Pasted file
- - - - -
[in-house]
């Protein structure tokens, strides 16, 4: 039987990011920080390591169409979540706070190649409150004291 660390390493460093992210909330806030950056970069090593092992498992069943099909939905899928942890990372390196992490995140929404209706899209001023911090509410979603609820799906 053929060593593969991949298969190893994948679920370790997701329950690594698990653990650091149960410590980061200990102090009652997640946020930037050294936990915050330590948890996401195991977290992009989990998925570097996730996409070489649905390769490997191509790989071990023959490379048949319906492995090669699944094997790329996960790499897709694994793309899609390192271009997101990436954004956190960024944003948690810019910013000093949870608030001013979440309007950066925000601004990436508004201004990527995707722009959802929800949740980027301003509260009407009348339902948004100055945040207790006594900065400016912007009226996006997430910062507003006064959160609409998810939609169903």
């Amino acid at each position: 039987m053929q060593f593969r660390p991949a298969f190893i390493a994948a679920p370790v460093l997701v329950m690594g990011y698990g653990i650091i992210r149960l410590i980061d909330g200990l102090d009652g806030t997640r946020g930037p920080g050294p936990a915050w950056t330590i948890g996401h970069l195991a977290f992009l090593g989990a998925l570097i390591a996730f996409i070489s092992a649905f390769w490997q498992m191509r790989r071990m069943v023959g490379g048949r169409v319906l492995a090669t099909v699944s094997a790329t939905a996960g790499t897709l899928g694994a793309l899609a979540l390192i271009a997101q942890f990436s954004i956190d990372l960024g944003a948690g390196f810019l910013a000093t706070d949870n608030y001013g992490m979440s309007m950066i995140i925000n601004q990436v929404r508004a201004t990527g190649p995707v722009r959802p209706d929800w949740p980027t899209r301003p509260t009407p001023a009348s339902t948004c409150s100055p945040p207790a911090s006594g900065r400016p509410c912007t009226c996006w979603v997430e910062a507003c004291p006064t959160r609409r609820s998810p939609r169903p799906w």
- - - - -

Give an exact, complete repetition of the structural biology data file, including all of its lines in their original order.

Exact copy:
[in-house]
């Protein structure tokens, strides 16, 4: 039987990011920080390591169409979540706070190649409150004291 660390390493460093992210909330806030950056970069090593092992498992069943099909939905899928942890990372390196992490995140929404209706899209001023911090509410979603609820799906 053929060593593969991949298969190893994948679920370790997701329950690594698990653990650091149960410590980061200990102090009652997640946020930037050294936990915050330590948890996401195991977290992009989990998925570097996730996409070489649905390769490997191509790989071990023959490379048949319906492995090669699944094997790329996960790499897709694994793309899609390192271009997101990436954004956190960024944003948690810019910013000093949870608030001013979440309007950066925000601004990436508004201004990527995707722009959802929800949740980027301003509260009407009348339902948004100055945040207790006594900065400016912007009226996006997430910062507003006064959160609409998810939609169903």
């Amino acid at each position: 039987m053929q060593f593969r660390p991949a298969f190893i390493a994948a679920p370790v460093l997701v329950m690594g990011y698990g653990i650091i992210r149960l410590i980061d909330g200990l102090d009652g806030t997640r946020g930037p920080g050294p936990a915050w950056t330590i948890g996401h970069l195991a977290f992009l090593g989990a998925l570097i390591a996730f996409i070489s092992a649905f390769w490997q498992m191509r790989r071990m069943v023959g490379g048949r169409v319906l492995a090669t099909v699944s094997a790329t939905a996960g790499t897709l899928g694994a793309l899609a979540l390192i271009a997101q942890f990436s954004i956190d990372l960024g944003a948690g390196f810019l910013a000093t706070d949870n608030y001013g992490m979440s309007m950066i995140i925000n601004q990436v929404r508004a201004t990527g190649p995707v722009r959802p209706d929800w949740p980027t899209r301003p509260t009407p001023a009348s339902t948004c409150s100055p945040p207790a911090s006594g900065r400016p509410c912007t009226c996006w979603v997430e910062a507003c004291p006064t959160r609409r609820s998810p939609r169903p799906w």